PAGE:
During the time a collective bargaining agreement is in effect, the employer may not change a working condition that is a mandatory subject of bargaining, without first bargaining with the union (29 U.S.C.A. § 158[d]). Even after the collective bargaining agreement expires, the employer must maintain the status quo and may not unilaterally change mandatory subjects of bargaining, until the parties have reached an impasse (Louisiana Dock Co. v. NLRB, 909 F.2d 281 [7th Cir. 1990]). This proscription against unilateral changes continues even if the employer disputes that the union is the exclusive representative (Livingston Pipe & Tube v. NLRB, 987 F.2d 422 [7th Cir. 1993]; NLRB v. Parents & Friends of the Specialized Living Center, 879 F.2d 1442 [7th Cir. 1989]). Once good faith negotiations between the parties “exhaust the prospect of concluding agreement,” the parties have reached an impasse, and implementing unilateral changes in working conditions does not constitute an unfair labor practice (NLRB v. Plainville Ready Mix Concrete Co., 44 F.3d 1320 [6th Cir. 1995]; United Paperworkers International Union v. NLRB, 981 F.2d 861 [6th Cir. 1992]; Southwest Forest Industry v. NLRB, 841 F.2d 270 [9th Cir. 1988]).

So yes, they could have played at any time, but the league would not have had the no strike clause. That’s why the NHLPA offered to extend the contract, because functionally they could have played under the old, expired terms and conditions anyway. That’s why the league locked them out - to force givebacks. Note that the lockout has ended, but there’s still not CBA signed. Hockey will take place, even though no pen has touched paper on the new CBA. That kinda shoots the theory that it can’t be played without a CBA to pieces.

HD - you’re factually incorrect on the pursuant parts of labor law that govern expired labor contracts. This lockout was wholly on the owners who did not want to allow hockey to be played until they got all the terms they demanded. That they jerked the players around with a 43% take-it-or-leave-it offer is a given. That they continued jerking into January should be obvious.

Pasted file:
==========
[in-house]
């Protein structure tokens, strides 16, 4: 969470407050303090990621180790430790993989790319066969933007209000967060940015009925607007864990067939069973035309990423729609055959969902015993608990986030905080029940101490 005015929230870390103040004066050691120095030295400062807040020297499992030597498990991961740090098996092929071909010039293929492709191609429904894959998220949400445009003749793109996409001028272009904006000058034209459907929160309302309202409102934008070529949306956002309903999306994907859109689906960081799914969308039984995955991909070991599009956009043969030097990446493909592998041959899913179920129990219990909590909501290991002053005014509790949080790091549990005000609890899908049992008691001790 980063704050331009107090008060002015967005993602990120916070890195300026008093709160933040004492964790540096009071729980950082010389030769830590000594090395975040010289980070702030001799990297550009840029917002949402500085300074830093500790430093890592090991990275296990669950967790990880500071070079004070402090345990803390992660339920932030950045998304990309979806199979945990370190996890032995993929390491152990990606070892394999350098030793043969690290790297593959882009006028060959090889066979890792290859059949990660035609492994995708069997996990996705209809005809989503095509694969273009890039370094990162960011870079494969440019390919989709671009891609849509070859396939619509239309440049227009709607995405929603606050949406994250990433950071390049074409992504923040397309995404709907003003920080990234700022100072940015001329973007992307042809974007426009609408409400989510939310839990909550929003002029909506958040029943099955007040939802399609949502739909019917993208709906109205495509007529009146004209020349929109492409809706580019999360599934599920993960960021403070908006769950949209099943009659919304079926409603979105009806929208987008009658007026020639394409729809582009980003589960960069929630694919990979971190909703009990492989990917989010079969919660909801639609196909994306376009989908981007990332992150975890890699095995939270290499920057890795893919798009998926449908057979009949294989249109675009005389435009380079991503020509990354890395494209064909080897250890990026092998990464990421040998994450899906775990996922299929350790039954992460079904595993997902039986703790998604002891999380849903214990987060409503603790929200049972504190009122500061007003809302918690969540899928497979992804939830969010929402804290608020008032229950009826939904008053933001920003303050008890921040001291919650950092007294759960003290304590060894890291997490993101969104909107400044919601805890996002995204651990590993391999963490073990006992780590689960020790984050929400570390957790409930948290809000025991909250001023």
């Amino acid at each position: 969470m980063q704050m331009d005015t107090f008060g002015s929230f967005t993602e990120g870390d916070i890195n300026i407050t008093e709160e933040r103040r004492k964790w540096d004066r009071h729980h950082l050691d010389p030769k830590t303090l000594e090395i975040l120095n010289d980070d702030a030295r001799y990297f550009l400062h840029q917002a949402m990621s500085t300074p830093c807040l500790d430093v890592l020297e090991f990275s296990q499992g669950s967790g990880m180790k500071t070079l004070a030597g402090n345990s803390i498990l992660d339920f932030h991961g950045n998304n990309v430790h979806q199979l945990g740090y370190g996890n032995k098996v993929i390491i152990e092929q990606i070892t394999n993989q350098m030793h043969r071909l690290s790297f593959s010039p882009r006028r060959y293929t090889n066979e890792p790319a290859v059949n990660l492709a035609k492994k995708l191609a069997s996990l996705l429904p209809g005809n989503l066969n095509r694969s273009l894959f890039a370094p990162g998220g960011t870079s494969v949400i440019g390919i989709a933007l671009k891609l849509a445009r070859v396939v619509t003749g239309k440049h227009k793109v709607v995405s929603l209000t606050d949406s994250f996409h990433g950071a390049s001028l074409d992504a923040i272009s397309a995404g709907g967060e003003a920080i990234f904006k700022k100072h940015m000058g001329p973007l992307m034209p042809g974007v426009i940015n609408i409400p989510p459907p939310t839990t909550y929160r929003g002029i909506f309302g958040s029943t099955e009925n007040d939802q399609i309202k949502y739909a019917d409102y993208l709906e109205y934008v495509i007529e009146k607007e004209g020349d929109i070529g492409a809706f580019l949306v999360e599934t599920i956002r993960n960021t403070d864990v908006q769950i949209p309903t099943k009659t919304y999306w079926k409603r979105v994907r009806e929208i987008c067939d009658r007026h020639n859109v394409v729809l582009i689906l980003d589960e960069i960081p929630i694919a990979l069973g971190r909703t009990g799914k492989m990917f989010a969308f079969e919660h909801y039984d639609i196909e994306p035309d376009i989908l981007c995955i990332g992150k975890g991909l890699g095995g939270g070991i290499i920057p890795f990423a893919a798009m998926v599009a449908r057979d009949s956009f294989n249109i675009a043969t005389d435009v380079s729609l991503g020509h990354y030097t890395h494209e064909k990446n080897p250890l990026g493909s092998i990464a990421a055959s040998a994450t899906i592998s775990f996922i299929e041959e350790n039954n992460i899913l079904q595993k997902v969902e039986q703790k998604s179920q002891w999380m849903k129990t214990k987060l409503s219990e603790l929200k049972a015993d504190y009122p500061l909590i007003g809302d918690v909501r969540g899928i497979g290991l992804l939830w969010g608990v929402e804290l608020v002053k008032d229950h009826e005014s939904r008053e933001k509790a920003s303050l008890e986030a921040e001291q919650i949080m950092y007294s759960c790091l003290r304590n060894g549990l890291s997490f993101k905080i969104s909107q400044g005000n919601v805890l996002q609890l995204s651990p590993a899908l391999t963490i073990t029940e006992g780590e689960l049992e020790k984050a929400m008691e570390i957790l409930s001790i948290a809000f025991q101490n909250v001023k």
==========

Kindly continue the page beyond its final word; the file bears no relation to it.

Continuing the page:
Posted by redxblack from Akron Ohio on 01/07/13 at 10:50 AM ET

bezukov's avatar

I don’t think the lockout was the union’s fault.  I think the fact that games were missed was the Union’s “fault”

That’s a distinction without a difference.  It was managements decision to miss games or lock the players out, or whatever cute distinction you try to draw out of this.  Playing word games isn’t going to distract me or anyone else from the point; which is that the NHL is responsible for the loss of the season up to this point.  The owners have the keys to the zamboni, not the union.

Posted by bezukov from the kids are alright. on 01/07/13 at 11:06 AM ET

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The lockout was the owners’ fault. Didn’t need to happen. Not for what the league needed to “fix” their finances (or at least kick the problems 5 years down the road). Up revenue sharing to what it is now, freeze growth of salaries until it gets to 50% implement the term limits to what they are now and the players never would have been angry enough for this fight. That’s not a formula for missing tons of games.

However, that it extended so long was everyone’s fault, but Donald Fehr and the PA have a greater share of the blame. What Ron doesn’t mention is, no matter how many times the PA said they accept a 50-50 split, the first time they did accept a 50-50 split was about two weeks ago.

Posted by larry on 01/07/13 at 02:30 PM ET

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Your point is well taken, but that doesn’t mean they couldn’t have.  Lockouts are needlessly destructive to both labor and capital.  In this case it was about squeezing blood from a turnip.

Posted by bezukov from the kids are alright. on 01/06/13 at 10:10 PM ET

No, Philly’s right. Had Fehr not wanted to strike, he would have proposed a 1 year extension. What he did propose was to play without a CBA and use the financial terms of the last one. The only difference between those two is that the latter approach allows Don Fehr to strike.

Posted by larry on 01/07/13 at 02:32 PM ET

redxblack's avatar

He did. The NHLPA offered to extend the CBA by one year while negotiating. That was shot down out of hand by the league.

Posted by redxblack from Akron Ohio on 01/08/13 at 10:10 AM ET